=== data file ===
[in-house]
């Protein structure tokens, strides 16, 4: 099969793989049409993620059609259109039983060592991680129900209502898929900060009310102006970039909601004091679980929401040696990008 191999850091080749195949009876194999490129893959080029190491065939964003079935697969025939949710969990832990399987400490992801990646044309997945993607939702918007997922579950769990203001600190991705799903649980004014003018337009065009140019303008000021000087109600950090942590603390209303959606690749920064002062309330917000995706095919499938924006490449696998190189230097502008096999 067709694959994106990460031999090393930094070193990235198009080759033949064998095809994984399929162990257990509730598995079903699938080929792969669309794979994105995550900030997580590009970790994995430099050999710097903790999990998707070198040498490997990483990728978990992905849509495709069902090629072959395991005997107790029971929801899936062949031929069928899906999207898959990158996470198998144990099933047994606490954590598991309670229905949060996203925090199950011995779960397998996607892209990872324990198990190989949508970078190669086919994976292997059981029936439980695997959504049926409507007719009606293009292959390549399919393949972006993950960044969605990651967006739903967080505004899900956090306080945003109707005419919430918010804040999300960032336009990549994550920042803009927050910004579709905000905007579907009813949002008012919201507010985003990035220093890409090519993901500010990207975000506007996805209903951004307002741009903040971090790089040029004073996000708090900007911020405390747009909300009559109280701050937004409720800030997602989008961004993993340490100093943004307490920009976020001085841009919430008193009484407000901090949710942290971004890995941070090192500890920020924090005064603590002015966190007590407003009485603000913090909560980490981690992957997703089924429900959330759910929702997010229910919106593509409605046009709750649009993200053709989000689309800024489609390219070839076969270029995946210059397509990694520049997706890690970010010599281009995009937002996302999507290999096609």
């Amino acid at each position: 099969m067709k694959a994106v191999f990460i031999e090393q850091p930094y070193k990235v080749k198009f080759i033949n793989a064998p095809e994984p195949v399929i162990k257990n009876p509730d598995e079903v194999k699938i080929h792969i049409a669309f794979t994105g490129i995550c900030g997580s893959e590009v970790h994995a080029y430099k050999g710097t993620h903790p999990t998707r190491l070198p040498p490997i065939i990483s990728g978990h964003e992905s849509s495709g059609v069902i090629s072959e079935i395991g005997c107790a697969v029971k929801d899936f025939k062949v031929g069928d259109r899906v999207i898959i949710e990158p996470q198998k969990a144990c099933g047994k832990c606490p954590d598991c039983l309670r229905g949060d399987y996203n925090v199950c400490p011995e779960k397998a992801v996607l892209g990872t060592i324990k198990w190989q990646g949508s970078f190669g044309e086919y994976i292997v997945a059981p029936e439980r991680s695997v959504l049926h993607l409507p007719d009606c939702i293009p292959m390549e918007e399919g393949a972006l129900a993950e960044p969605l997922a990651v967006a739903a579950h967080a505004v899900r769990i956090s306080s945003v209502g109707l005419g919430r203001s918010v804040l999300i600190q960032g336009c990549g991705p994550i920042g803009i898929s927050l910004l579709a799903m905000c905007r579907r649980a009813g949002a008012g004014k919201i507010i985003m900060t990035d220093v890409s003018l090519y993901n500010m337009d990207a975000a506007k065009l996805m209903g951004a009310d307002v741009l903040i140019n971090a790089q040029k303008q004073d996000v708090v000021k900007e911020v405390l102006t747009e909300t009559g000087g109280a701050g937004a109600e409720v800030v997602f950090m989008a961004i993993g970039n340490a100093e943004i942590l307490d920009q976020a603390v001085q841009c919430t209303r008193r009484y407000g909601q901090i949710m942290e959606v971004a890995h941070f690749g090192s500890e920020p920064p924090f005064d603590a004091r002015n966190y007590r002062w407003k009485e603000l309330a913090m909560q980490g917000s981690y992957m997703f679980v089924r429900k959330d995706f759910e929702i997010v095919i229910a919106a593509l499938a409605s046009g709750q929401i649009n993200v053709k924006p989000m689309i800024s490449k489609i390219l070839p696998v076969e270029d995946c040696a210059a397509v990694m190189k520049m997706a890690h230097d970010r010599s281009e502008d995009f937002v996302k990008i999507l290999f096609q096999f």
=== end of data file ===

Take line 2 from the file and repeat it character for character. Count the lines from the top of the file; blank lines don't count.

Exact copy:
């Protein structure tokens, strides 16, 4: 099969793989049409993620059609259109039983060592991680129900209502898929900060009310102006970039909601004091679980929401040696990008 191999850091080749195949009876194999490129893959080029190491065939964003079935697969025939949710969990832990399987400490992801990646044309997945993607939702918007997922579950769990203001600190991705799903649980004014003018337009065009140019303008000021000087109600950090942590603390209303959606690749920064002062309330917000995706095919499938924006490449696998190189230097502008096999 067709694959994106990460031999090393930094070193990235198009080759033949064998095809994984399929162990257990509730598995079903699938080929792969669309794979994105995550900030997580590009970790994995430099050999710097903790999990998707070198040498490997990483990728978990992905849509495709069902090629072959395991005997107790029971929801899936062949031929069928899906999207898959990158996470198998144990099933047994606490954590598991309670229905949060996203925090199950011995779960397998996607892209990872324990198990190989949508970078190669086919994976292997059981029936439980695997959504049926409507007719009606293009292959390549399919393949972006993950960044969605990651967006739903967080505004899900956090306080945003109707005419919430918010804040999300960032336009990549994550920042803009927050910004579709905000905007579907009813949002008012919201507010985003990035220093890409090519993901500010990207975000506007996805209903951004307002741009903040971090790089040029004073996000708090900007911020405390747009909300009559109280701050937004409720800030997602989008961004993993340490100093943004307490920009976020001085841009919430008193009484407000901090949710942290971004890995941070090192500890920020924090005064603590002015966190007590407003009485603000913090909560980490981690992957997703089924429900959330759910929702997010229910919106593509409605046009709750649009993200053709989000689309800024489609390219070839076969270029995946210059397509990694520049997706890690970010010599281009995009937002996302999507290999096609």